Have you ever been to a children’s shelter home?
If yes, perhaps you had visited one with an intent to feed the children on an auspicious occasion. After all, feeding the poor and those without means is a quick way to salvation. And I’m sure you must have felt elated and secretly thanked your own stars and loved your family even more.
Ever cared why you felt like thanking God for your fortune instead of feeling joyous after meeting the children in a home? Possibly, it’s the sense of doom and sadness within such spaces, where its housemates and managers evoke pity .
While the name ‘Children’s Home’ signifies a bright and beautiful space with manicured lawns, swings and a plethora of toys strewn all around. Where children of all ages play merrily, while laughing and having fun. In fact, if one reads the mandate of the Juvenile Justice Act 2015, the vision seems to be the same.
The impersonal touch
However, in real life, if you visit a children’s home in any state of the country the situation is very different. More often than not, the institution is an old building in a huge complex, with the signage hidden from sight. A long corridor will lead to a spacious superintendent’s room with little furniture. Upon request and after filling in some details , visitors can support either one time or two-time meals for children or any other donation they intend to give. On your way back, one might feel eyes following curiously and when you turn around, they vanish out of sight and peep again from window panes. Some older children around you might seem to be callous and ignorant of your presence.
When you visit around lunchtime, rows of children sitting in an orderly manner in a large room will greet in unison. It’s almost like a practiced drill in which the children will greet visitors in their native language and will wait patiently for your address or alms. Perhaps they do that often and that is why one can feel the impersonal touch to the scene. After that, the sight of children devouring their meal will push you towards a hasty end to your visit.
In the entire sequence of events, there is no connection or sharing between those offering support and those in need of comfort. The institutional staff is as impersonal to you as they seem to be to the children.
Behind the veil
The situation of ‘girls only’ homes is even more precarious. The infrastructural support in these homes is like a fortress, as if keeping them in lock and key is the way to offer care and protection. Many such homes even have two or three levels of corridors to reach the main sanctum. Interestingly, stories of runaway girl children from such homes is a very common phenomenon. But when an in-depth inquiry is done on any such case often the character assassination of the girl child is done and the authorities responsible for care and protection end up demonizing the children.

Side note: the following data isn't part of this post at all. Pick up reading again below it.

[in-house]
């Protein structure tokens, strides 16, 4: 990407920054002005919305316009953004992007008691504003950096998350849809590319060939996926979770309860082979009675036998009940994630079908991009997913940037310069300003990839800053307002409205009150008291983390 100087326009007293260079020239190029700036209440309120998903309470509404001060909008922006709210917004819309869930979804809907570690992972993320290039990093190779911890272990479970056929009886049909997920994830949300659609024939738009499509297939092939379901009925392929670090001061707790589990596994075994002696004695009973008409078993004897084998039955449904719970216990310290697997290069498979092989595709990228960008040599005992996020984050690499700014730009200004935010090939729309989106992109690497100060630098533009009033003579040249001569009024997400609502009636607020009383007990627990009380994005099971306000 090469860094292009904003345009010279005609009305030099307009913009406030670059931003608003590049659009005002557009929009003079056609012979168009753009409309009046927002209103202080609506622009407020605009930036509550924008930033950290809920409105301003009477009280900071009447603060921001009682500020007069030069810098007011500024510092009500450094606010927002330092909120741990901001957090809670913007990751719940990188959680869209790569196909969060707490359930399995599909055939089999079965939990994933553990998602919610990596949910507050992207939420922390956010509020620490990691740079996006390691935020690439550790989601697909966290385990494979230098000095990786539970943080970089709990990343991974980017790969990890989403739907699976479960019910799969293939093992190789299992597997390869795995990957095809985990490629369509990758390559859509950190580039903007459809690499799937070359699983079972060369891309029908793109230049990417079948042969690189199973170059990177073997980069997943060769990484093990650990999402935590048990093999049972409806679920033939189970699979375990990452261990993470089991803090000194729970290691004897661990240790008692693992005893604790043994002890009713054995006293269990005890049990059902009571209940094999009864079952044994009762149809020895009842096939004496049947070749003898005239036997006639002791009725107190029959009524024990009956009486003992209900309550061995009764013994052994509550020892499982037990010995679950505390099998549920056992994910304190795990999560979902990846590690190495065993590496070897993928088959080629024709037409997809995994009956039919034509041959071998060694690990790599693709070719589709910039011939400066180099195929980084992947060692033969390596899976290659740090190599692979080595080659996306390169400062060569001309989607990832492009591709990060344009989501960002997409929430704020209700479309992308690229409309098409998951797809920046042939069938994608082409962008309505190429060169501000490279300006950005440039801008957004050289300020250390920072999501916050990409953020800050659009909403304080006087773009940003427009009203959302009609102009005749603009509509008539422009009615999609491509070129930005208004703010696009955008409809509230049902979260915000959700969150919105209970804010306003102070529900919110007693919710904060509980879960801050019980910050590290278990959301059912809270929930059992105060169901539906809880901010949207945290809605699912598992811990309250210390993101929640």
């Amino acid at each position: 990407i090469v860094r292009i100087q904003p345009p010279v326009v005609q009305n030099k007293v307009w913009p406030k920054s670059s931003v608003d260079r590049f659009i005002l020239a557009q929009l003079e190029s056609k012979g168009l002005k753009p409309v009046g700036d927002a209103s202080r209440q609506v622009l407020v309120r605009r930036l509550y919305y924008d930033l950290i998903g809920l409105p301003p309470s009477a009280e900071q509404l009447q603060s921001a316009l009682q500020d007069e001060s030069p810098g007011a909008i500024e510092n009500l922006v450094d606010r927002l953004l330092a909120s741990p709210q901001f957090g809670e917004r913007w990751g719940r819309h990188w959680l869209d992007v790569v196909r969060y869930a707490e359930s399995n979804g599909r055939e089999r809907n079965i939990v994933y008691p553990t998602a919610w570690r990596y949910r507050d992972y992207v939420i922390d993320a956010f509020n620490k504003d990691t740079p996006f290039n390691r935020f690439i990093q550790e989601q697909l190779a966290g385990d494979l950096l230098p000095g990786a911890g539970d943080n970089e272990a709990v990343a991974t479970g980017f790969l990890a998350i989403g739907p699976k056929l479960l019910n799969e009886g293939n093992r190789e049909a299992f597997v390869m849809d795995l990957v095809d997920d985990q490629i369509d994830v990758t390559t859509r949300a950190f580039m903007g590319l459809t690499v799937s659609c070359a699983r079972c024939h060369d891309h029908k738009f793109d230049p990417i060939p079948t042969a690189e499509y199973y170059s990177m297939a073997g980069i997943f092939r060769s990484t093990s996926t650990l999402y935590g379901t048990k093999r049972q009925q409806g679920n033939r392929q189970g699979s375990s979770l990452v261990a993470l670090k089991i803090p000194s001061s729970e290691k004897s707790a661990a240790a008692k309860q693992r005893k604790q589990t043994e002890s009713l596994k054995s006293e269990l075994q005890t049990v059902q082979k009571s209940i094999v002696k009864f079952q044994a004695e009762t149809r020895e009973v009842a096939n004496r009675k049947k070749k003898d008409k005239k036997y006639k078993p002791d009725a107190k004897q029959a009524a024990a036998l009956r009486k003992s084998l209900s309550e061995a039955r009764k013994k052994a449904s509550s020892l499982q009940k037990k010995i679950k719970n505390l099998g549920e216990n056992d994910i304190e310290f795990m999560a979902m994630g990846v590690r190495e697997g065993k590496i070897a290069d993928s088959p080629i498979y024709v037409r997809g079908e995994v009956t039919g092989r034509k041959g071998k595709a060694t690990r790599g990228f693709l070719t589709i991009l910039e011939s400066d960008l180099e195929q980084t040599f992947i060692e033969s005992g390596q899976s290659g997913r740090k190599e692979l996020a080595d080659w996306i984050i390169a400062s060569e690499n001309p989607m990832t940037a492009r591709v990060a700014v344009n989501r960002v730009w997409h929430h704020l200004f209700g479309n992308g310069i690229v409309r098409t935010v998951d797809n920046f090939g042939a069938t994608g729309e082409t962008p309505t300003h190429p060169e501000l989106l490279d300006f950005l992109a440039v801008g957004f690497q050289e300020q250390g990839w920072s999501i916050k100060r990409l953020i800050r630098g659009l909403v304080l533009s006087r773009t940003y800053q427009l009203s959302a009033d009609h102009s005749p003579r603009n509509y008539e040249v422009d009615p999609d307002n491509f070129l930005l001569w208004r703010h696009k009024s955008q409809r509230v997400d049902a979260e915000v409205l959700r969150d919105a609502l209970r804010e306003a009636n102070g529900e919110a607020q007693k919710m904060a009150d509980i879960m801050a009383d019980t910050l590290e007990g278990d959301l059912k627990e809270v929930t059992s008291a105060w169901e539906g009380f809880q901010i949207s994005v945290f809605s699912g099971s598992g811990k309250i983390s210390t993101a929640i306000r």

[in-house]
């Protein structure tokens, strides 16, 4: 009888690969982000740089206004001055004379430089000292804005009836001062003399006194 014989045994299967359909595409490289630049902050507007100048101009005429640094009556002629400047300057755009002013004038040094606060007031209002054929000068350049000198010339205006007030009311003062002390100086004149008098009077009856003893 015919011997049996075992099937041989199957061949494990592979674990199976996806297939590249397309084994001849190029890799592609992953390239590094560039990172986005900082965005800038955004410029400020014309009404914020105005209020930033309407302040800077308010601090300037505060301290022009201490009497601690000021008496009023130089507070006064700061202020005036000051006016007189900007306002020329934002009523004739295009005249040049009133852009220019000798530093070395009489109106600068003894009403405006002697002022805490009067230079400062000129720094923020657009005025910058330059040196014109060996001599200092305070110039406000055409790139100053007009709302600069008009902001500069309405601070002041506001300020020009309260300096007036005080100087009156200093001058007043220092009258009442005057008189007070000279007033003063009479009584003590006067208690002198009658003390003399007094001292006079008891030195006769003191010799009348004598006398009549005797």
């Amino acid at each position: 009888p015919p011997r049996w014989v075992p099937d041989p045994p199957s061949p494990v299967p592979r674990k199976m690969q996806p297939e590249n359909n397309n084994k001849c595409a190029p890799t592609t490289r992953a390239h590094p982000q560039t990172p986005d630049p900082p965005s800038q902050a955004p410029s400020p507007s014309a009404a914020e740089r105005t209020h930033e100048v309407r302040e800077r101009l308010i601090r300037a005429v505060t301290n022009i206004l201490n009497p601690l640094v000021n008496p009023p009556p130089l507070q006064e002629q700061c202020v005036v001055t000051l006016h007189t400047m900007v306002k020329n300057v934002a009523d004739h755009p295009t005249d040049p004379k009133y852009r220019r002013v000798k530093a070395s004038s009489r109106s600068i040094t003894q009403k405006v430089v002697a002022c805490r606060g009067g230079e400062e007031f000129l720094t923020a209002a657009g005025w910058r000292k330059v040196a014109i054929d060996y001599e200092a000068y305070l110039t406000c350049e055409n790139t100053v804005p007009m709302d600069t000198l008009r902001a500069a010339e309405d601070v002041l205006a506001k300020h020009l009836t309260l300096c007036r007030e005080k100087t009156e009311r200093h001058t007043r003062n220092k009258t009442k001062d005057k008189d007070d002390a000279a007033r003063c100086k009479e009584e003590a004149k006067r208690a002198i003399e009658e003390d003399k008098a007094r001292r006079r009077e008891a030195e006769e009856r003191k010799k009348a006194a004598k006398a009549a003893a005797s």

While the rules and regulations to run such homes are clearly drafted, due to lack of stringent monitoring from state authorities these children are left even more vulnerable in the hands of caretakers. During regular inspections, reports filed don’t have a single column to record one to one interactions with the children without the presence of staff. In recent cases, where incidences of sexual violence on women and girls were reported, it came to light no mechanism was followed to report abuse during inspections. Some girls shared that if they dare complain, they were starved, beaten, unclothed and isolated. To escape further trauma, many would succumb to their fate and as a result of positive picture is created, while the documents and stories remain behind their walls.
The sense of abandonment is very apparent in among children in such homes. This is an obvious manifestation of the life they live within confines of such homes. Although rules and regulations stipulate that children can go out to further their education, but it has been observed that most institutions house schooling within the campus and thus limiting the children’s interactions with the outside world.
Some accounts by children reveal the dejection they felt when a peer gets adopted and how this further isolates them. Although vocational activities are part of daily life in most institutions, their repetitive nature and monotony makes many leave such skill-building processes mid-way.
Among children, the girls are even more prone to psychological trauma as stories of them being unwanted children and a societal burden alienates them further from their full potential. While counsellors do make regular visits however other than apparent mental illness such kind of traumas don’t find any mention in record keeping.
Way Forward: The need for an integrated approach
With increased awareness and recent incidents being reported and criticized in media, attempts are being made to strengthen the implementation of rules and regulations and push for better monitoring of such homes. However, what is required is an integrated approach to look at the users of such facilities as not ‘discarded’ or ‘worn out’. but as ‘children of the nation’. The policies and rules need to be drafted with a human rights framework in mind, giving primacy to a dignified life for all citizens of the country.. Instead of promoting isolatory institutional services these, spaces should be part of integrated child development planning. Efforts should be made to bring each child to the mainstream and encourage early adoptions. The repatriation of children in such homes after 18 years of age needs to be looked in more critically and all steps should be taken to encourage children in homes to develop into citizens in their own right.